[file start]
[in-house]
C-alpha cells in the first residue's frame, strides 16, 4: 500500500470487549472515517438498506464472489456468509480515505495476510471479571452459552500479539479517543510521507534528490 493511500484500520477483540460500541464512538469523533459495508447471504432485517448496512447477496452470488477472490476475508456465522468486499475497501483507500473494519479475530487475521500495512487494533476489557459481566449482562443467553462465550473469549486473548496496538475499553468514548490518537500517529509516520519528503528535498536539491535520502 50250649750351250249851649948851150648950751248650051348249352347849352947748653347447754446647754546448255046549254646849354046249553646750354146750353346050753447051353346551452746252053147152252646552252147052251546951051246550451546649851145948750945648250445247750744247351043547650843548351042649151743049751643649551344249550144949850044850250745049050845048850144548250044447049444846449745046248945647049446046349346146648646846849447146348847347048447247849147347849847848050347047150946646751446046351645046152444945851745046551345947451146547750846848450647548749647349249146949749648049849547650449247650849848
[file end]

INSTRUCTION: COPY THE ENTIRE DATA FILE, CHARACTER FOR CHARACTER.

[in-house]
C-alpha cells in the first residue's frame, strides 16, 4: 500500500470487549472515517438498506464472489456468509480515505495476510471479571452459552500479539479517543510521507534528490 493511500484500520477483540460500541464512538469523533459495508447471504432485517448496512447477496452470488477472490476475508456465522468486499475497501483507500473494519479475530487475521500495512487494533476489557459481566449482562443467553462465550473469549486473548496496538475499553468514548490518537500517529509516520519528503528535498536539491535520502 50250649750351250249851649948851150648950751248650051348249352347849352947748653347447754446647754546448255046549254646849354046249553646750354146750353346050753447051353346551452746252053147152252646552252147052251546951051246550451546649851145948750945648250445247750744247351043547650843548351042649151743049751643649551344249550144949850044850250745049050845048850144548250044447049444846449745046248945647049446046349346146648646846849447146348847347048447247849147347849847848050347047150946646751446046351645046152444945851745046551345947451146547750846848450647548749647349249146949749648049849547650449247650849848